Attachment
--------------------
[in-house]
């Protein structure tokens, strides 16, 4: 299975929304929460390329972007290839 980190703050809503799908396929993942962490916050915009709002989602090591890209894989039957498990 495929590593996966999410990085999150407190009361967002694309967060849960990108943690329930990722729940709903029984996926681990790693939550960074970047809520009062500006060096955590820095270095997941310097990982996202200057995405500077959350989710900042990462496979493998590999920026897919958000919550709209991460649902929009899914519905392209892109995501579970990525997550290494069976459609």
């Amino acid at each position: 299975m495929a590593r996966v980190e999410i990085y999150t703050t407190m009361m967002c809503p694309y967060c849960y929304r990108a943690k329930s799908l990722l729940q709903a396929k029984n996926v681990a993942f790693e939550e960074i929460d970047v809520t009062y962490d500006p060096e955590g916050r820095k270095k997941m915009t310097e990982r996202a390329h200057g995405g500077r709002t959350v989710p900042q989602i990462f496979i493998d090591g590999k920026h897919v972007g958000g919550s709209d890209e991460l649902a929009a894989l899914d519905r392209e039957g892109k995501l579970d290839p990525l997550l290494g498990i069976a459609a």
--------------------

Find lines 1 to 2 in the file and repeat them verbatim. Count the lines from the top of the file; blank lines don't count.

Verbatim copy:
[in-house]
């Protein structure tokens, strides 16, 4: 299975929304929460390329972007290839 980190703050809503799908396929993942962490916050915009709002989602090591890209894989039957498990 495929590593996966999410990085999150407190009361967002694309967060849960990108943690329930990722729940709903029984996926681990790693939550960074970047809520009062500006060096955590820095270095997941310097990982996202200057995405500077959350989710900042990462496979493998590999920026897919958000919550709209991460649902929009899914519905392209892109995501579970990525997550290494069976459609």